John Coast was born in Kent, England on October 30, 1916. As Britain entered World War II,he left a comfortable post in the City to serve in the Coldstream Guards and then as an officer in the Norfolks. He was one of the few survivors of that regiment when it was trying to defend Singapore against the Japanese.
As a prisoner-of- war, Coast was sent into Siam (Thailand) to build railways for the Japanese and the story of that time, Railroad of Death, became a best seller and was later to form the subject of Return to the River Kwai, a documentary made in 1969 for the BBC.
During his internment, Coast got an inkling of his future profession: he drew together musicians among his fellow prisoners and put together concert parties, which he stage managed.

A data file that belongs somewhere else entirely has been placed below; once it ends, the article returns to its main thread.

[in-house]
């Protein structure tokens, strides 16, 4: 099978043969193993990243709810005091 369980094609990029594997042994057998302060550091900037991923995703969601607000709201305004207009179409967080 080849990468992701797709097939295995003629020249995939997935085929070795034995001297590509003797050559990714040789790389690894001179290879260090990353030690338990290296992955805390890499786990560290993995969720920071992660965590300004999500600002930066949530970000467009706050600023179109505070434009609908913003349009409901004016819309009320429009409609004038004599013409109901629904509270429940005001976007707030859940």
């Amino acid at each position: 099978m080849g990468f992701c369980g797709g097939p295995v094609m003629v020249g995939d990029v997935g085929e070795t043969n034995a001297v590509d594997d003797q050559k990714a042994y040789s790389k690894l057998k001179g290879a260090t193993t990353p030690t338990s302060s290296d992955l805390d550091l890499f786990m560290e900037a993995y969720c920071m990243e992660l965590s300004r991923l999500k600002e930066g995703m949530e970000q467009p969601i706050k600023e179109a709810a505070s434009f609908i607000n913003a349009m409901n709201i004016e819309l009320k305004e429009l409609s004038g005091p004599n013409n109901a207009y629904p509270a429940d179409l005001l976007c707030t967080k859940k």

After the war, Coast joined the press department of the Foreign Office in Bangkok and then became press attaché to President Sukarno during the Indonesian struggle for independence.
Back in London in the mid 1950s, Coast became a manager and an impressario to such artists as Mario Lanza, Luciano Pavarotti, José Carreras, Jon Vickers and Montserrat Caballé. He was the first man to present Bob Dylan in London and take Ravi Shankar to the West.
For more information on John please visit his website here: www.johncoast.org